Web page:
This World Series is the next-best thing to being there for Cubs fans. A Red Sox win means the Cardinals lose. The Cardinals romped to victory in the National League Central Division, while the Cubs blew their lead in the National League Wild Card race and fell out of the postseason picture, losing seven of their last nine games.
In downtown Chicago, Harry Caray's restaurant has been serving chowder and lobster to celebrate the Red Sox reaching the World Series. For four games, Chicagoans could cheer for former Cubs like Bill Mueller and Mark Bellhorn.
"Everybody's talking about it, saying if the Red Sox break [the curse and win], maybe there's room for the Cubs," Williams said. "I just believe you have to get the players to perform."
Williams played for the Cubs from 1959-74. He doesn't believe in jinxes or curses or billy goats or black cats. Williams would have every right to believe in those things. He ranks fourth on the all-time list behind Rafael Palmeiro, Andre Dawson and teammate Ernie Banks in terms of most games played without reaching a World Series.
"I don't believe in that," Williams said of the so-called jinx. "You get some guys who can hit the ball, get some guys who can drive in the ball, get some pitching, which we'll get with everybody getting healthy, and you can win. We had it [this year], but we didn't swing the bat at the end of the year.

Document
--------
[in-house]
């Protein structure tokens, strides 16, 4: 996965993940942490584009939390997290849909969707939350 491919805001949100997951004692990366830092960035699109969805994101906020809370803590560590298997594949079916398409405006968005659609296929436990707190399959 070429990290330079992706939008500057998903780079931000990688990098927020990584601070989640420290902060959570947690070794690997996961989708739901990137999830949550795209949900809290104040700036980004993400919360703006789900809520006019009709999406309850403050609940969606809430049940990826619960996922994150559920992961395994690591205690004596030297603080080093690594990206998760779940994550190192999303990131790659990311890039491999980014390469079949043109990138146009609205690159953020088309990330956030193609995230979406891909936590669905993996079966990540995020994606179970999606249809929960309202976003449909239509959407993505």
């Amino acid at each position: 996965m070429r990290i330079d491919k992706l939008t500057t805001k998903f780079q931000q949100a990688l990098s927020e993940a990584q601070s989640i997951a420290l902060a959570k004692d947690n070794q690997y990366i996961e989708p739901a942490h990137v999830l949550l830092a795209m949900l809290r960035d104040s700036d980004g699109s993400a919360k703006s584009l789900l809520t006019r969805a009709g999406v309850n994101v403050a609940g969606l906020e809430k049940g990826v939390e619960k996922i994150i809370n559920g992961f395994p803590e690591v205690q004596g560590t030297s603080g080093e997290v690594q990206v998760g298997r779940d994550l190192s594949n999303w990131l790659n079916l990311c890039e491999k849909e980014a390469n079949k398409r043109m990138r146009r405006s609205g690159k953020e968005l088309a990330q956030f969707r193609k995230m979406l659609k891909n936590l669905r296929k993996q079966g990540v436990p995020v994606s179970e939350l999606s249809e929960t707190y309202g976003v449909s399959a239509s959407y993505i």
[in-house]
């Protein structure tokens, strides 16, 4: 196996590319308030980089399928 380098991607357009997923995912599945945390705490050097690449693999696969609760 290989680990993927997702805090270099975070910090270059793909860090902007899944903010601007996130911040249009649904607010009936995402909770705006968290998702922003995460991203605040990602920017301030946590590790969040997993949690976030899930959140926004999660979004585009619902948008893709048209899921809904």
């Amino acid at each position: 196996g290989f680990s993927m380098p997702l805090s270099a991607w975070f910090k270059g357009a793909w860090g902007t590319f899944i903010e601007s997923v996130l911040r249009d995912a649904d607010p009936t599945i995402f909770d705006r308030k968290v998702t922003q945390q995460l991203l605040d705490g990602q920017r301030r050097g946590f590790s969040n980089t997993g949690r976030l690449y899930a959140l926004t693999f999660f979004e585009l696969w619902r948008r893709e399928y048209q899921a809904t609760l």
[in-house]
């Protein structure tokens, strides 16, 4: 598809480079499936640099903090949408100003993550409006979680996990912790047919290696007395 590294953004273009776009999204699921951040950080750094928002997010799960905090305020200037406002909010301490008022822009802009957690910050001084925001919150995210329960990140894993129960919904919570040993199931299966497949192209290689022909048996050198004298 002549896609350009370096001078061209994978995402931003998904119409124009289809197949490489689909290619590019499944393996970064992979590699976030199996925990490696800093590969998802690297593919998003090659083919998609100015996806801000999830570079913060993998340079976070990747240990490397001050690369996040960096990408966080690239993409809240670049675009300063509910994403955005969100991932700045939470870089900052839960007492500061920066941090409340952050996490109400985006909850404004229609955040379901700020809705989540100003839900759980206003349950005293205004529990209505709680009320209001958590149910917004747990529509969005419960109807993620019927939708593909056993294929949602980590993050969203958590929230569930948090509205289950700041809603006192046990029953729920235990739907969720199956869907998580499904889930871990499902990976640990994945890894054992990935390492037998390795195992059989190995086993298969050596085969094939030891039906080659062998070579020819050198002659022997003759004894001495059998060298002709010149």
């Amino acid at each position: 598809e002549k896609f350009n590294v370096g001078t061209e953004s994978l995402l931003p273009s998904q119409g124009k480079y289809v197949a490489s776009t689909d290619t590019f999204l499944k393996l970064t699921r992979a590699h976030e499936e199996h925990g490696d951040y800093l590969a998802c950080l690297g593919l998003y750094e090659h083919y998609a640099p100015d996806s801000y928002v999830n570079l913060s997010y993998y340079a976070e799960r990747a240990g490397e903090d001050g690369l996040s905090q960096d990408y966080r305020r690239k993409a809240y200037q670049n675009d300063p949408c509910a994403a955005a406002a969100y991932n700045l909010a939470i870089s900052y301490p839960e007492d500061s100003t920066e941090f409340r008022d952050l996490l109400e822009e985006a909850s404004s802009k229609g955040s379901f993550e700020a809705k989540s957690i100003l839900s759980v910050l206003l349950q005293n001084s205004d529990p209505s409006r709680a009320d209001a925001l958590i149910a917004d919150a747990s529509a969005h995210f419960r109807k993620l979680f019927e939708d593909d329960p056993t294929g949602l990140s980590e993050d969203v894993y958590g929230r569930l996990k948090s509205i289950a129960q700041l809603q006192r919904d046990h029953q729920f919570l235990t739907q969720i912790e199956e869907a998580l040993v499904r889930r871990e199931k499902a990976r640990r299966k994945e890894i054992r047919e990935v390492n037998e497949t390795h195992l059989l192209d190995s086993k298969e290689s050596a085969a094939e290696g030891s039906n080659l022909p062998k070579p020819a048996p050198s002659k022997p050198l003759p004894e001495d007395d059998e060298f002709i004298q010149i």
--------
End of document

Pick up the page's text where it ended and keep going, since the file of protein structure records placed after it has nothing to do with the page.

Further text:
"We were so close," Williams said of the 2004 Cubs. "That [disappointment] lingers with you a long time. When you look at the [postseason] games on television, you think about how close the Cubs were. I've always said, if we had gotten there, with our pitching staff, we could've gone a long way."
Hartig also doesn't believe in curses.
"If you believe you're cursed, then in some ways you are," Hartig said. "The Red Sox played like a team that didn't believe it was cursed. Down, 0-3, to the Yankees, no one would've blamed them if they packed it up 'til next year. But they didn't. Instead, they picked up a few timely hits, made the routine plays and got some good pitching when they needed it. There's no reason the Cubs can't do the same."